Tempest in a teapot?
The financial calamity that is Greece is the latest reason why borrowers in America are being told that the Federal Reserve Board may not make good on threats to raise short-term interest rates in September – or any time this year.
“As ever, senior housing/healthcare borrowers have a stake in how this drama plays out. If I were a betting person (I’m not), my thinking would be skewed towards a ‘wait until next year scenario’,” said Cambridge Realty Capital Companies Chairman Jeffrey A. Davis.
Cambridge is one of the nation’s leading senior housing/healthcare lenders, with more than $4.5 billion in closed transactions. Davis says the senior care industry has thrived in a low interest rate environment
When the Fed will be able to start raising rates as part of a rate normalization process isn’t clear. Fed Chair Janet Yellen has warned that Greece is a factor:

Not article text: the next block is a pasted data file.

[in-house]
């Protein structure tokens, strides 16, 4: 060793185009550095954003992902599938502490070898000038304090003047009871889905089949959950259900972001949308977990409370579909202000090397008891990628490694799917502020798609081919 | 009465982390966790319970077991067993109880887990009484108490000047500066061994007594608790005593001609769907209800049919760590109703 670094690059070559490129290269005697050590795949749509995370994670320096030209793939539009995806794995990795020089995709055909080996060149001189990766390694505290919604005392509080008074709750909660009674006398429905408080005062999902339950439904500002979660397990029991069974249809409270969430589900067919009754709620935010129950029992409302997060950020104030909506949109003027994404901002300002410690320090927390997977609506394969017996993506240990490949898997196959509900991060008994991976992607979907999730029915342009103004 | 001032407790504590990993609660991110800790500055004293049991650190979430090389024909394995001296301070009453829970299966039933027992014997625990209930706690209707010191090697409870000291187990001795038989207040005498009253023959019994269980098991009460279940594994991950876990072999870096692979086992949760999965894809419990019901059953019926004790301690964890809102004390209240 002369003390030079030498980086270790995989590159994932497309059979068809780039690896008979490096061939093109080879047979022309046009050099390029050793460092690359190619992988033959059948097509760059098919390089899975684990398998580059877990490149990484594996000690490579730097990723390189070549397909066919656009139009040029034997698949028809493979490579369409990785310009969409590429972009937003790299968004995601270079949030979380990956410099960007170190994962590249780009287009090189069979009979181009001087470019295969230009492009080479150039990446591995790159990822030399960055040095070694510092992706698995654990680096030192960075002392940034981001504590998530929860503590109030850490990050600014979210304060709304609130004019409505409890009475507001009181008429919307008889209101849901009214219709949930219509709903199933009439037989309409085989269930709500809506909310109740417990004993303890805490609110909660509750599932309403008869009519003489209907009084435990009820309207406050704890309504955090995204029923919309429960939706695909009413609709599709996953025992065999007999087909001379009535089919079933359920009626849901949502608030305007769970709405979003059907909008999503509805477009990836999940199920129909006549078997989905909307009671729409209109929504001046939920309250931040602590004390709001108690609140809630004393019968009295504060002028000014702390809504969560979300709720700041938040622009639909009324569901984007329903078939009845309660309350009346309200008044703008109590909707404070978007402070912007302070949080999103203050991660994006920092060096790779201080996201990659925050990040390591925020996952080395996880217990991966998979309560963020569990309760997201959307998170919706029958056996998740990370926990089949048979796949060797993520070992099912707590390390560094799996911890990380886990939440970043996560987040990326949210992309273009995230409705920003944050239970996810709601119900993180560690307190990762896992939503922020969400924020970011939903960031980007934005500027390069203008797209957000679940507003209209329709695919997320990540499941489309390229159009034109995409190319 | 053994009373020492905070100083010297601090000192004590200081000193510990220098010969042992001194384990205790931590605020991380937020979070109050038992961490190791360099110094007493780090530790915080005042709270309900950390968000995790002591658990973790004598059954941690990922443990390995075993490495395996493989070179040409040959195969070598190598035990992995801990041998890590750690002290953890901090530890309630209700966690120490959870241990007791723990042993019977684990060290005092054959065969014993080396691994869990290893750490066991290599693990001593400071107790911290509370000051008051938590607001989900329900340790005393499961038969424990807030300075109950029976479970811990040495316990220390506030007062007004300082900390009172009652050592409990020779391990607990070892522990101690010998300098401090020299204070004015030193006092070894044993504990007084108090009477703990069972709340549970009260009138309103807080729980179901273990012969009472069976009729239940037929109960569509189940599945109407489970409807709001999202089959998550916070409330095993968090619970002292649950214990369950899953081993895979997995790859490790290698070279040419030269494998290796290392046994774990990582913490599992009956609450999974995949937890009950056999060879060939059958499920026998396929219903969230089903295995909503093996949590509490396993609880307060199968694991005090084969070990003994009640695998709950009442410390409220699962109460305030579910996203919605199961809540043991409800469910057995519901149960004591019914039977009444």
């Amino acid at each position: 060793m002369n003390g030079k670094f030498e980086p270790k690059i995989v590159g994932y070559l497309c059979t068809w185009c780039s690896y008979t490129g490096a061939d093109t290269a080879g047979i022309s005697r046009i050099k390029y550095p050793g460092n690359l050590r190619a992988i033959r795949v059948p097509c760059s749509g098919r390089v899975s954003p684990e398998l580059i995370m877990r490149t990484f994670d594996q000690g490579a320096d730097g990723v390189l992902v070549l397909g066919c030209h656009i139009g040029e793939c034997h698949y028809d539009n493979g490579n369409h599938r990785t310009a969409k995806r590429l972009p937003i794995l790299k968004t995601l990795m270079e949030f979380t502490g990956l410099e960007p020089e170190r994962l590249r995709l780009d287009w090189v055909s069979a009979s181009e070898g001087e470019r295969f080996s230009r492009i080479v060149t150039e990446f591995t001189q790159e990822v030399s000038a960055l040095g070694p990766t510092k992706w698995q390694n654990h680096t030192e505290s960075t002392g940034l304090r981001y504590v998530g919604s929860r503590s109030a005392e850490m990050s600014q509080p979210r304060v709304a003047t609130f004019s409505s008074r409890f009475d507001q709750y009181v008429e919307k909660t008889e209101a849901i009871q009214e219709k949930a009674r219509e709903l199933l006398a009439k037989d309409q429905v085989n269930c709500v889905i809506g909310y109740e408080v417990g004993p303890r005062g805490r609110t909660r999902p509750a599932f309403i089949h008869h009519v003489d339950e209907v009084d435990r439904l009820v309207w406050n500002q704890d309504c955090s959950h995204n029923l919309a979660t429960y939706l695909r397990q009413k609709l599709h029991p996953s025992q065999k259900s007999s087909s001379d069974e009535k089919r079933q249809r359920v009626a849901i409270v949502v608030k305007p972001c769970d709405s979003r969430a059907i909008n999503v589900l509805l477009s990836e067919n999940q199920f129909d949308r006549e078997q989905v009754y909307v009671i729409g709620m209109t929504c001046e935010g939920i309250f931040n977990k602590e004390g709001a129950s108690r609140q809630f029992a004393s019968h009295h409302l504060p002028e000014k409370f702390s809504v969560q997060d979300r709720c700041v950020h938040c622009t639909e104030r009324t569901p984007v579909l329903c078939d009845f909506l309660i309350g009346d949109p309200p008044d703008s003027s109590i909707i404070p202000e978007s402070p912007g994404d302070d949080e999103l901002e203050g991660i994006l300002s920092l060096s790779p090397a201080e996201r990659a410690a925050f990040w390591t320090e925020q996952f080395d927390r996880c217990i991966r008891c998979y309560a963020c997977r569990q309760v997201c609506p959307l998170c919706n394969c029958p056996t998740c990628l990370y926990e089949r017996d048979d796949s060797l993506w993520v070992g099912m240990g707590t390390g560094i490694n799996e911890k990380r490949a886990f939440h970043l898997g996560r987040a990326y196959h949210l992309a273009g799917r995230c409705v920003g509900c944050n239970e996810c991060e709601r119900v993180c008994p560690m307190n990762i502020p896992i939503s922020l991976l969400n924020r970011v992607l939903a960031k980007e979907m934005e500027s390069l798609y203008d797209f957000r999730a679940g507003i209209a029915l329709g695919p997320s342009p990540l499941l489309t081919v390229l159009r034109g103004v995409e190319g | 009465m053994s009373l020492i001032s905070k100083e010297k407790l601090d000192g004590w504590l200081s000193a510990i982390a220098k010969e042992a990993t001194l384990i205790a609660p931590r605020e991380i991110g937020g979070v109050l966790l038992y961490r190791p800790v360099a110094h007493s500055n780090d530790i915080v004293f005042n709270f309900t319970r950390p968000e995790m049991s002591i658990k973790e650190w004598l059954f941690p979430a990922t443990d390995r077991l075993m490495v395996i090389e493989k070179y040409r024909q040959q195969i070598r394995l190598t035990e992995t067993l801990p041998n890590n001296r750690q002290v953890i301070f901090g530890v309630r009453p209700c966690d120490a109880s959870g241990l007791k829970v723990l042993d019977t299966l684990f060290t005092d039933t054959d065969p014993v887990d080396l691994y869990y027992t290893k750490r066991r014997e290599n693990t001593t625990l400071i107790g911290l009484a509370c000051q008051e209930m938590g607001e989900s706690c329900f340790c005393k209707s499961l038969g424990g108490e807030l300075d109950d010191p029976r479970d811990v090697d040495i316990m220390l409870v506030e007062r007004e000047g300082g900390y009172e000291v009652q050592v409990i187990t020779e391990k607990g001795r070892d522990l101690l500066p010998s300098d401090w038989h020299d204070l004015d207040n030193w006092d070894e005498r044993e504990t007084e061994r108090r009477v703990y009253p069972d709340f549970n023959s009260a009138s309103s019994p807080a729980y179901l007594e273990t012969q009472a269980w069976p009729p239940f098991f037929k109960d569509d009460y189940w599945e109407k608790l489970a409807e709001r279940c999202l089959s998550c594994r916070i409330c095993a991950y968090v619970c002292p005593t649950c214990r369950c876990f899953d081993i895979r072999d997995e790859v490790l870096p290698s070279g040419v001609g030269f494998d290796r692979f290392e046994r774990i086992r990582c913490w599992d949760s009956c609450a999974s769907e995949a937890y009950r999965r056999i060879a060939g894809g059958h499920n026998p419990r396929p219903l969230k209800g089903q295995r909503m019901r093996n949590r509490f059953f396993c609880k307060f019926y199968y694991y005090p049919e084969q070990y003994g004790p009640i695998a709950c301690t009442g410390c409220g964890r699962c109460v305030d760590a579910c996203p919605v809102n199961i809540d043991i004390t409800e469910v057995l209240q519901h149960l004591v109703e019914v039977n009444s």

“To the extent that there are impacts on the Euro-area economy or on global financial markets, there would undoubtedly be spillover to the United States that would affect our outlook as well,” she said.
Davis says some economists argue that blow-back from Greece could eventually force the Fed to hold off raising rates until December or next year. Others aren’t so sure.
The economy has very little direct exposure to Greece. And even big European banks have far less exposure to Greece now than they did just a few years ago, economists say.
“But there are a couple of things that might change all this. For example, if the dollar becomes even stronger or if the U.S. stock market starts heading south,” Davis said.
“What’s clear is that European economies are still tied to the Greek economy and the U.S. is tied to Europe. If things go poorly in Europe, there are reasons for concern,” he added.